Summary of Key Provisions of Community College Initiative
Summary of Key Provisions of
Community College Initiative
President Obama’s $12 billion proposal to boost the number of college graduates by 5 million by the year 2020 and aid community colleges includes several components. They make federal aid available to college districts, but also create new accountability standards and call for systemic reform of the nation’s community colleges over the next decade. The initiative would be paid for by reforming the federal student loan program.
Here is an outline of the bill, called the Student Aid and Fiscal Responsibility Act. The bill would:
- Create a new community college challenge grant program aimed at transforming community colleges into productive education and job training centers. Colleges would be compelled to work with local employers, improve their student support services, and implement other innovative reforms that will lead to a college degree, certificate or credential to fulfill local workforce needs. The Secretary of Education will be able to evaluate the effectiveness of all programs and policies funded through these grants by using 2 percent of these funds to commission the Institute for Education Sciences to conduct a study to determine which reforms could be replicated at other colleges and states.
- Create incentives for community colleges by requiring them to meet benchmarks in order to participate in the challenge grant program. Under the program, the Secretaries of Education and Labor will award four-year grants to community colleges on a competitive basis to support innovative pilot programs and policies. In order to continue to receive funding for year three of the grant period, community colleges must meet benchmarks they establish in consultation with the Secretary of Education’s approval. The minimum grant that can be awarded is $1 million. Funds can be used to carry at least two of the following activities: expanding academic and training programs that provide training for high-wage occupations in high-demand industries;improve student support services;create workforce programs that blend basic skills and occupational training and leading to an industry-recognized certificate; build and enhance education linkages, including dual enrollment programs and early college high schools, and improve remedial and adult education programs; and implementing reform programs to increase completion rates.
- Establish the College Access and Completion Fund, which is intended to improve to improve student success, completion, and post-completion employment, particularly for students from groups that are underrepresented in postsecondary education. States could get assistance in developing longitudinal data systems, common metrics, and reporting systems to enhance the quality and availability of information about student success, completion and post-completion employment. The bill authorizes $600 million in each of the fiscal years 2010-2014.
- Ensure that more students graduate with the expertise needed for high wage jobs and high-demand industries. Grants will be targeted to high-need students and programs that focus on preparing students for jobs in fields that need workers and will continue to grow. The secretaries would also be able to award six-year competitive grants to states to implement successful Challenge Grant Program reforms, but funding could be discontinued if the state does not make progress meeting benchmarks by year three of the grant period.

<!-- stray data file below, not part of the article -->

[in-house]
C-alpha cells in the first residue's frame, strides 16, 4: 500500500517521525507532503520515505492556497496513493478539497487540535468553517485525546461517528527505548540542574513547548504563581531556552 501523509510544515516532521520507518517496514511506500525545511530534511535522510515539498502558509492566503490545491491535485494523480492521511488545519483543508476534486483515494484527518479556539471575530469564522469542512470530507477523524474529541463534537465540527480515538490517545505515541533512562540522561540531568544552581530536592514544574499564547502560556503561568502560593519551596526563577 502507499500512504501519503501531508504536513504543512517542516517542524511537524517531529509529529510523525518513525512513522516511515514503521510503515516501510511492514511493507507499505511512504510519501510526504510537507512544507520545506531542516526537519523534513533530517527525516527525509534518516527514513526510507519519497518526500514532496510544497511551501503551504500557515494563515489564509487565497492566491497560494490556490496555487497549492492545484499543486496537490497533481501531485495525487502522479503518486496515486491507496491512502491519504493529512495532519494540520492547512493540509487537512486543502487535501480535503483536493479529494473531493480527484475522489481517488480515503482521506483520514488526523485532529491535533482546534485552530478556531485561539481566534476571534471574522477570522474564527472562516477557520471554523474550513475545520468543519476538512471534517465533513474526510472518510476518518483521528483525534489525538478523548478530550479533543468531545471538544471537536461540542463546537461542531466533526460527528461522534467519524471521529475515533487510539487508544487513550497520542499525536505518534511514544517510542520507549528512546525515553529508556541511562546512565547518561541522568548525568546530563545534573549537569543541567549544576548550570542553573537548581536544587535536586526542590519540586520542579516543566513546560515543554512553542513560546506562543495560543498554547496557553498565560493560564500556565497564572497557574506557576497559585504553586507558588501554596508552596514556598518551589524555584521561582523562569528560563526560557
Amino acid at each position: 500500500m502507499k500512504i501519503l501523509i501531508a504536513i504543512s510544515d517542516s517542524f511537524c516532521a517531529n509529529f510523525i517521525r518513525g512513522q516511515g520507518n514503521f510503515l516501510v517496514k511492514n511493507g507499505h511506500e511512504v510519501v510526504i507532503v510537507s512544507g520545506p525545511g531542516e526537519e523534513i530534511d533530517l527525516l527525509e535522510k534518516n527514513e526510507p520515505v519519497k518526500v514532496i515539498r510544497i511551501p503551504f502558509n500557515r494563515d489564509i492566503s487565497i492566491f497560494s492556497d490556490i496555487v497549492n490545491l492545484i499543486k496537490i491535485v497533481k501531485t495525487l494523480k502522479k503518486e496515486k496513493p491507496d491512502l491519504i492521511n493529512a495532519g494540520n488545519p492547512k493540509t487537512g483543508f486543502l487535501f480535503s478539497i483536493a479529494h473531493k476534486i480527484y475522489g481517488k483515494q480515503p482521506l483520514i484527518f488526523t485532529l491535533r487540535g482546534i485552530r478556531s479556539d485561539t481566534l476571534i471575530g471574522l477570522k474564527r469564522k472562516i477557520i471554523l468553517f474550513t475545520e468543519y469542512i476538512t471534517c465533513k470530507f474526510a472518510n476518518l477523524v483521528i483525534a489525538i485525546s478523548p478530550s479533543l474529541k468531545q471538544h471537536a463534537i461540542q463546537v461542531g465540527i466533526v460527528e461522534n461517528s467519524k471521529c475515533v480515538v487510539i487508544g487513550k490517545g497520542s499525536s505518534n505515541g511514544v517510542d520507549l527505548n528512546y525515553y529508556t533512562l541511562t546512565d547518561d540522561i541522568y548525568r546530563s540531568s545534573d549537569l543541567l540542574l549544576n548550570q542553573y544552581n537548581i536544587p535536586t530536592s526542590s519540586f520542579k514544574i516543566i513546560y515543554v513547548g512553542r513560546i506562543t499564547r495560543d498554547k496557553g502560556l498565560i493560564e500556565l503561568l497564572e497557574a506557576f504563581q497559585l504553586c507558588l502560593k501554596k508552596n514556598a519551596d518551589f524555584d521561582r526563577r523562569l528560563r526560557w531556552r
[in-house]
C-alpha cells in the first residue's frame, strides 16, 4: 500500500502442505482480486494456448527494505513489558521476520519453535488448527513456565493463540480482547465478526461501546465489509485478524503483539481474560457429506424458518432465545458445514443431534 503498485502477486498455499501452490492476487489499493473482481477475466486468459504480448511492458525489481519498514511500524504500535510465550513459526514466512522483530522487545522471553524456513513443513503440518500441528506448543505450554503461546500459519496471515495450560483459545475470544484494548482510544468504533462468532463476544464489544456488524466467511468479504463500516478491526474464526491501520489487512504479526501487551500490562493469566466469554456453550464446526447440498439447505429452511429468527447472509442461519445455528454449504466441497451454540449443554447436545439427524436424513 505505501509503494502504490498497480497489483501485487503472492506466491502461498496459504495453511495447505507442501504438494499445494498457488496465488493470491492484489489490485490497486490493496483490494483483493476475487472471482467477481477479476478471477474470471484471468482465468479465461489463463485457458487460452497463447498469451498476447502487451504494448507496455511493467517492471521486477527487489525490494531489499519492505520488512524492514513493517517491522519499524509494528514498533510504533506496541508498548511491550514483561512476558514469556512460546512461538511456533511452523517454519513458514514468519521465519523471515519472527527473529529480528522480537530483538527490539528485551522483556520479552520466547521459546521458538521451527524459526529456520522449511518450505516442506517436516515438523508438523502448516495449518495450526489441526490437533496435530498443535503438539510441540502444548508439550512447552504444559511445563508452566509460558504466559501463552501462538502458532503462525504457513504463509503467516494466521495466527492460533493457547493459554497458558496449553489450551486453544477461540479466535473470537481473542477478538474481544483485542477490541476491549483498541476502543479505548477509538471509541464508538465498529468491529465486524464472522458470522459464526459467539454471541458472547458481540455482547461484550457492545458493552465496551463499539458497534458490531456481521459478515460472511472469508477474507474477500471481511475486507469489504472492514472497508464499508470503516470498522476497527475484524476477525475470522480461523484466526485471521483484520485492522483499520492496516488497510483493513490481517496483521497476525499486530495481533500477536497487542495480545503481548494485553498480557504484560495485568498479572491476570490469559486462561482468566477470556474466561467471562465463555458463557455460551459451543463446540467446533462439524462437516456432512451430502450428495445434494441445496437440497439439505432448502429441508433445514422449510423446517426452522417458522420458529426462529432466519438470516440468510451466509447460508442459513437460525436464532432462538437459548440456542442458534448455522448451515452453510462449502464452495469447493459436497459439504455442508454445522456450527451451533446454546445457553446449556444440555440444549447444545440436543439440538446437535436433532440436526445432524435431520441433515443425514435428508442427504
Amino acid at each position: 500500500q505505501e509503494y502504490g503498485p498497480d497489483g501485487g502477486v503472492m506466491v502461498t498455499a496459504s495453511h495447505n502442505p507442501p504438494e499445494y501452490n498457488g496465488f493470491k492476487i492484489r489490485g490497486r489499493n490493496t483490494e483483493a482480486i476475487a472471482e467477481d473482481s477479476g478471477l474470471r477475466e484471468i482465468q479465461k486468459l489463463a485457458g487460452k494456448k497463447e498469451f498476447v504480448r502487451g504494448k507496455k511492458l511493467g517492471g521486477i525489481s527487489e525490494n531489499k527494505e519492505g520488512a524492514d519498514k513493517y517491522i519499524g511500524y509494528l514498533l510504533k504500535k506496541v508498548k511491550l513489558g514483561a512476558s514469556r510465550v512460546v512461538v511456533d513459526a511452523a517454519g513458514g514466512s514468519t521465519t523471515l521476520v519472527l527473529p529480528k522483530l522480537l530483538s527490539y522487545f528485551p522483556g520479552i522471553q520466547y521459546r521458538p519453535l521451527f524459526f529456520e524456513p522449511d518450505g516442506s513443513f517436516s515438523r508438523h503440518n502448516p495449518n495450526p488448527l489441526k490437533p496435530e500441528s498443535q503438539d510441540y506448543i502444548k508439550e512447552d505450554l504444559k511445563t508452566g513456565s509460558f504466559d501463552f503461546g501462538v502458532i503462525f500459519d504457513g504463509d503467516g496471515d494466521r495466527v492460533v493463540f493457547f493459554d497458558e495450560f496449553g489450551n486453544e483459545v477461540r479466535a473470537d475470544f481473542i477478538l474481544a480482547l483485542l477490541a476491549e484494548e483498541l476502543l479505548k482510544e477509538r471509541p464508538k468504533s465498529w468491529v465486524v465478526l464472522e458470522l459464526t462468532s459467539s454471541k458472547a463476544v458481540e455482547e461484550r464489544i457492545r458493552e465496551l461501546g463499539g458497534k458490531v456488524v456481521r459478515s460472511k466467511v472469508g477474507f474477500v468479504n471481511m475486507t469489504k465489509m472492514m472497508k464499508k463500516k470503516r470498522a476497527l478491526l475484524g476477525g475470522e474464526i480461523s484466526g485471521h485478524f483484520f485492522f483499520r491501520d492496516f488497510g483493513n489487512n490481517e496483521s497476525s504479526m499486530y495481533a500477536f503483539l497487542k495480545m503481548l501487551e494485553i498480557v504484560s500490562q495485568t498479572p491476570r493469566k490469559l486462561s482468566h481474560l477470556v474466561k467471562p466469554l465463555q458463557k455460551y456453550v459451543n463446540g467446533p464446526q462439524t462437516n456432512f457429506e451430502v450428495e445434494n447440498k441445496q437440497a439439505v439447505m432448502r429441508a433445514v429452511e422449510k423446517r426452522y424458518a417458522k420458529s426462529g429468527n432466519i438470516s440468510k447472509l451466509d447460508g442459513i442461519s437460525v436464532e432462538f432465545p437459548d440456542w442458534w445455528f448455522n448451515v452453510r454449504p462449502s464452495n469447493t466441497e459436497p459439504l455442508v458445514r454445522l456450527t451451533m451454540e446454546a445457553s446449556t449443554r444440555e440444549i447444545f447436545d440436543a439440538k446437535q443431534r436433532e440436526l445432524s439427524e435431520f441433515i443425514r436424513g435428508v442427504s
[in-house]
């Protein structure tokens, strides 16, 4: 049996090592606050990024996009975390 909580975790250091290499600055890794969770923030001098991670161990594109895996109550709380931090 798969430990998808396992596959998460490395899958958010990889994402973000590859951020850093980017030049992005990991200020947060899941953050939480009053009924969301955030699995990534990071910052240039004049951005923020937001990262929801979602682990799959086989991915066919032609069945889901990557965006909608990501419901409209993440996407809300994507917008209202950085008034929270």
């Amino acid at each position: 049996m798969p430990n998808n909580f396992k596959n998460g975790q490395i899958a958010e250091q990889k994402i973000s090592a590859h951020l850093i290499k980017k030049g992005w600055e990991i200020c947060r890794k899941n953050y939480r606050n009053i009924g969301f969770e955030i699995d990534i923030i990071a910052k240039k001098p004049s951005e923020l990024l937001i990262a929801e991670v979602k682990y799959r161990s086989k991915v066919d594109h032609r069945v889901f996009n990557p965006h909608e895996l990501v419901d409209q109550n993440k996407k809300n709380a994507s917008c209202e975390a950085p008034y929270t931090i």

- Expand access to education
by supporting free on-line courses. The Education department would be authorized to make competitive grants to colleges, workforce programs and other entities to support development of the courses. The secretary of education would be allowed to allocate $50 million a year in each fiscal year between 2010 and 2019.
- Provide $2.5 billion in to states in fiscal year 2011 for the construction of new community college facilities and modernizing, renovating, and repairing existing facilities. The facilities must be used primarily used for instruction, research, or student housing.
- Establish the Learning and Earning Research Center. The Secretary of Education would be authorized to award up to $150 million to a nonprofit organization to operate the center. The center would develop metrics on the effectiveness of community colleges in meeting education and employment objectives, and develop and disseminate materials analyzing best practices and research on successful postsecondary education and training efforts.
- Allow the secretary of education to award up $150 million to establish multi-state agreements to develop, implement, and expand longitudinal data systems that collect, maintain, disaggregate, and analyze student data from community colleges, including data on programs of study and education and employment outcomes for particular students over time. Systems would have the capability to link to other data systems, including elementary and secondary education and workforce systems. Funds received under this section must supplement, not supplant, other Federal and state resources that would otherwise be expended to carry out statewide longitudinal data systems.
- Order the Institute of Education Sciences to conduct a rigorous evaluation by Jan. 30, 2014, that assesses the effectiveness of the grant programs carried out by each eligible entity in improving postsecondary education completion rates and employment-related outcomes, serving high-need populations, and building or enhancing partnerships with state or local workforce investment boards.
Source: The Workforce Alliance